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And there's one area in which younger men have probably had more experience than their seniors: using condoms. Younger men came of age in the era of AIDS, and many have never (or rarely) had sex without a condom. This is definitely not the case with older men, who may be petulant and resistant about using them; they see themselves as being "spoiled" by the years and thrills of unprotected sex. And, worse, they may not really know how to use a condom—it's not quite as idiot-proof as the package instructions lead one to believe. A younger man may have learned condom basics in health class; he and his buddies may trade information about which brands are best. Ask yourself: This evening, would I rather trade memories of the Watergate hearings or discuss the merits of self-heating lubricants?

Perhaps the most stunning thing I've learned is that, eventually, any age difference ceases to matter. What I ultimately found in Bronson is someone who shares not only my interests but my values, none of which, ironically enough, have anything to do with age: friendship, fidelity, faith, a love of family, shared beliefs and priorities. It's a side benefit that he's made me proud of the fact that I remember watching the live broadcast of the first man walking on the moon, that he laughs when he hears how I kept murmuring "Shut up, Walter!" because Walter Cronkite had an uncanny habit of speaking at the precise moment an astronaut (on the moon!) made a comment. His interest in my stories and the way he values my perspective makes me feel sorry for the women I know who keep quiet when certain historic events come up, as if owning up to "being there" devalues them, and so is something they hide or lie about.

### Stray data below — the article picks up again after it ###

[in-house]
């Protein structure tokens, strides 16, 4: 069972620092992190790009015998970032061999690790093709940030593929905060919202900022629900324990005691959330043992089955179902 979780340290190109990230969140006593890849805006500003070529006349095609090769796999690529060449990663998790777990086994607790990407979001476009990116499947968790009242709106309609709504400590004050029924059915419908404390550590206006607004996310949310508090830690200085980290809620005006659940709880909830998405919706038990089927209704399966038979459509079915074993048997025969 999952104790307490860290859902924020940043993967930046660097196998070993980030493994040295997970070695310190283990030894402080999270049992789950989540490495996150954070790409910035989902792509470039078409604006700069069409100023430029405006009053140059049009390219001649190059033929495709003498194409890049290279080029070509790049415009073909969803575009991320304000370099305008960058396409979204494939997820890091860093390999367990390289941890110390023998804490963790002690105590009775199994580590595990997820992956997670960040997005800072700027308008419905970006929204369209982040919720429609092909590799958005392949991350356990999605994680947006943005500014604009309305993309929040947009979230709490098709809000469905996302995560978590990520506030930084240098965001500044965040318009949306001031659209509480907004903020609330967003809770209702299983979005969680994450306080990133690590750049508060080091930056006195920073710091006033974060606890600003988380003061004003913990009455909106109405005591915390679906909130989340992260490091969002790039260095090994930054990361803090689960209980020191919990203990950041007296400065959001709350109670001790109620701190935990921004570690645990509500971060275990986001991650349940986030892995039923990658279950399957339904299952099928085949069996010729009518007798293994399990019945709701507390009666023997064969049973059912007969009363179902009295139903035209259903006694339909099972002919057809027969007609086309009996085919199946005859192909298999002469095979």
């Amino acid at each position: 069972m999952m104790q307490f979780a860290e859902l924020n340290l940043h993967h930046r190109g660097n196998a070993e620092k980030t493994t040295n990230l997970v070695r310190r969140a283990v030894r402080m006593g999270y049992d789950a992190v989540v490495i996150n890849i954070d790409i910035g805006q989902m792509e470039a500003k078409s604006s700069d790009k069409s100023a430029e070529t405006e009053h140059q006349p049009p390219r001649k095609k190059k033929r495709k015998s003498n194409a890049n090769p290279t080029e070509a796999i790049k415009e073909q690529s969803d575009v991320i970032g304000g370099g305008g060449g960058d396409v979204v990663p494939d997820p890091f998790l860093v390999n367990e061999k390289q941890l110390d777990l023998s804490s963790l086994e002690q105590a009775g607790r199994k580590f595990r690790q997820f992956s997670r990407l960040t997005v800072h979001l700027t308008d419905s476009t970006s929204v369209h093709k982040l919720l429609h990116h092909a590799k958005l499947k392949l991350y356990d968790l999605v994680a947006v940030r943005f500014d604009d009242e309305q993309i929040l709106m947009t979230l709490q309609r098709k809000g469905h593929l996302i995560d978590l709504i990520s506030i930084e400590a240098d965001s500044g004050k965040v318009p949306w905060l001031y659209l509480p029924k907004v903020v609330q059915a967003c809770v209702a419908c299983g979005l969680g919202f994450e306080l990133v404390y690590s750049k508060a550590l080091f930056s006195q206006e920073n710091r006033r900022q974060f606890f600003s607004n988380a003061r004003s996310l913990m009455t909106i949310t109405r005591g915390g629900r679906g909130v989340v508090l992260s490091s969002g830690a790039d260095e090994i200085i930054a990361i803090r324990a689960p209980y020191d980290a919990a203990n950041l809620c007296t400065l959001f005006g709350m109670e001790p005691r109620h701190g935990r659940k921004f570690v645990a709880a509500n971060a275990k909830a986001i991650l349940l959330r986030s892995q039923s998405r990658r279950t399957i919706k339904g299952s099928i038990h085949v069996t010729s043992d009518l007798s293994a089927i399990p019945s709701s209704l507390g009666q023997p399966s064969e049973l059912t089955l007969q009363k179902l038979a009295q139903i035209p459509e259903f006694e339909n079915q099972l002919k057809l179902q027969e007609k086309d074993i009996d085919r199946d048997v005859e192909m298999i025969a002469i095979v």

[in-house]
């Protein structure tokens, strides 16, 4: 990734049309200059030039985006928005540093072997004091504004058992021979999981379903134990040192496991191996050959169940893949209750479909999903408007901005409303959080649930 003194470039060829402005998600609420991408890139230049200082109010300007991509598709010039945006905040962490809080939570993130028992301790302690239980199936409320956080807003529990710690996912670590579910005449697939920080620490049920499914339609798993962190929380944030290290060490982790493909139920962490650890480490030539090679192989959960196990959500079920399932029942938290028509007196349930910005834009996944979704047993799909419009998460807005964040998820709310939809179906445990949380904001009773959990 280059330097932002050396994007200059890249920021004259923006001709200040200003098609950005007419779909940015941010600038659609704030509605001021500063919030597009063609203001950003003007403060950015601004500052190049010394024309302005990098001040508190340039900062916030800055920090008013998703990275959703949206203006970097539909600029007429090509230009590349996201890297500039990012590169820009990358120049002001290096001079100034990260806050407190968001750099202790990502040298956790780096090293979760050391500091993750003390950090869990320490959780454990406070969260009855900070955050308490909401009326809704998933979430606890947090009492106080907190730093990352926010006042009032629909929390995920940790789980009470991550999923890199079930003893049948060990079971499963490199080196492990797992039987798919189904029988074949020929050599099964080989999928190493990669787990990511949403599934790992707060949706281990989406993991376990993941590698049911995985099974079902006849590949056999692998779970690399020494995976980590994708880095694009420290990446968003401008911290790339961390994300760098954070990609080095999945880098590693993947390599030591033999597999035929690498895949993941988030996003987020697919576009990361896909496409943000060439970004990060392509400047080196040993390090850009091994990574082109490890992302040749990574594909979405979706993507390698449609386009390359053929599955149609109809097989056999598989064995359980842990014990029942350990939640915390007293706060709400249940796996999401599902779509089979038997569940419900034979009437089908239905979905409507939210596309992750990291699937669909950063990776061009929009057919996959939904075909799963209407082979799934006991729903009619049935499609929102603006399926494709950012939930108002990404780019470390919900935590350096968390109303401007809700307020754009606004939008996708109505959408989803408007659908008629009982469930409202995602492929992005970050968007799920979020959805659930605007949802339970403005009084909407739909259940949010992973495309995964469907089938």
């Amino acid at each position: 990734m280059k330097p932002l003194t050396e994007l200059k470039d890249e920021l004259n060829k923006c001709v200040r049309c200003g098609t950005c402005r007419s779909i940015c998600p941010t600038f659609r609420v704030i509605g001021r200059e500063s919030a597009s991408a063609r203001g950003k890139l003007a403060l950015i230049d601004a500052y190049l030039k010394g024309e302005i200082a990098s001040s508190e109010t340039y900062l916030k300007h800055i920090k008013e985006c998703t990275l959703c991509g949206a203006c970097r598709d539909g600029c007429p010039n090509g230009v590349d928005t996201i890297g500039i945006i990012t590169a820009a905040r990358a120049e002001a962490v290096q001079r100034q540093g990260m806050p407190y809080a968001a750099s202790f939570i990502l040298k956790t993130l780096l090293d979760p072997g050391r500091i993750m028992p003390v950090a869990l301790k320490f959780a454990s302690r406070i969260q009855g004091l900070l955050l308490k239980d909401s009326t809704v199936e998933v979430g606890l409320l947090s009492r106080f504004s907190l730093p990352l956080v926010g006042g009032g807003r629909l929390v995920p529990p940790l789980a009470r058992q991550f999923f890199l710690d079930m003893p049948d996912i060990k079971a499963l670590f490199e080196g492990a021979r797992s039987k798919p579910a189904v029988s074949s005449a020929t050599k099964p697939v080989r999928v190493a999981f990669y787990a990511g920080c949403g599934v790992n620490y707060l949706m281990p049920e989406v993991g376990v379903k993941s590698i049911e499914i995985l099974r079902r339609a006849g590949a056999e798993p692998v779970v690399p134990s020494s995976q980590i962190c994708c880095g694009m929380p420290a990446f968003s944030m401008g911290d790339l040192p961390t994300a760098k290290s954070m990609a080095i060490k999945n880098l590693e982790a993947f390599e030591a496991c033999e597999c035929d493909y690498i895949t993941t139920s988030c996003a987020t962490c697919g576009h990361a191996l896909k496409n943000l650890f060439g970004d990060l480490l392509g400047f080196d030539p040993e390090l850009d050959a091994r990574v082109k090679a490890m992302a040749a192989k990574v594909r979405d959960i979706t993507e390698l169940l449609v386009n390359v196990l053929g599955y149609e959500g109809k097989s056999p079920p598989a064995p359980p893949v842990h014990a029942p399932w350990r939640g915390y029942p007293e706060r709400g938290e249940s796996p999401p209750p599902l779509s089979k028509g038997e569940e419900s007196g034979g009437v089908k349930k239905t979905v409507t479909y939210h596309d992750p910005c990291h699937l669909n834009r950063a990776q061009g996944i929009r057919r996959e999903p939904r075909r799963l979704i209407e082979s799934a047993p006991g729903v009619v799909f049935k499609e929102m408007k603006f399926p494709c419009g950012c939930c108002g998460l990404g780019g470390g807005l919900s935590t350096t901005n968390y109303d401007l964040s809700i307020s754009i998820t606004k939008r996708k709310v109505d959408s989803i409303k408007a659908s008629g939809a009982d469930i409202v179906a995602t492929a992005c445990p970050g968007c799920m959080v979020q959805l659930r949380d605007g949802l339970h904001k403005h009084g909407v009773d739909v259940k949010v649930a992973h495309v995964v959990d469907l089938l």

And for that, I say youth is not always wasted on the young.

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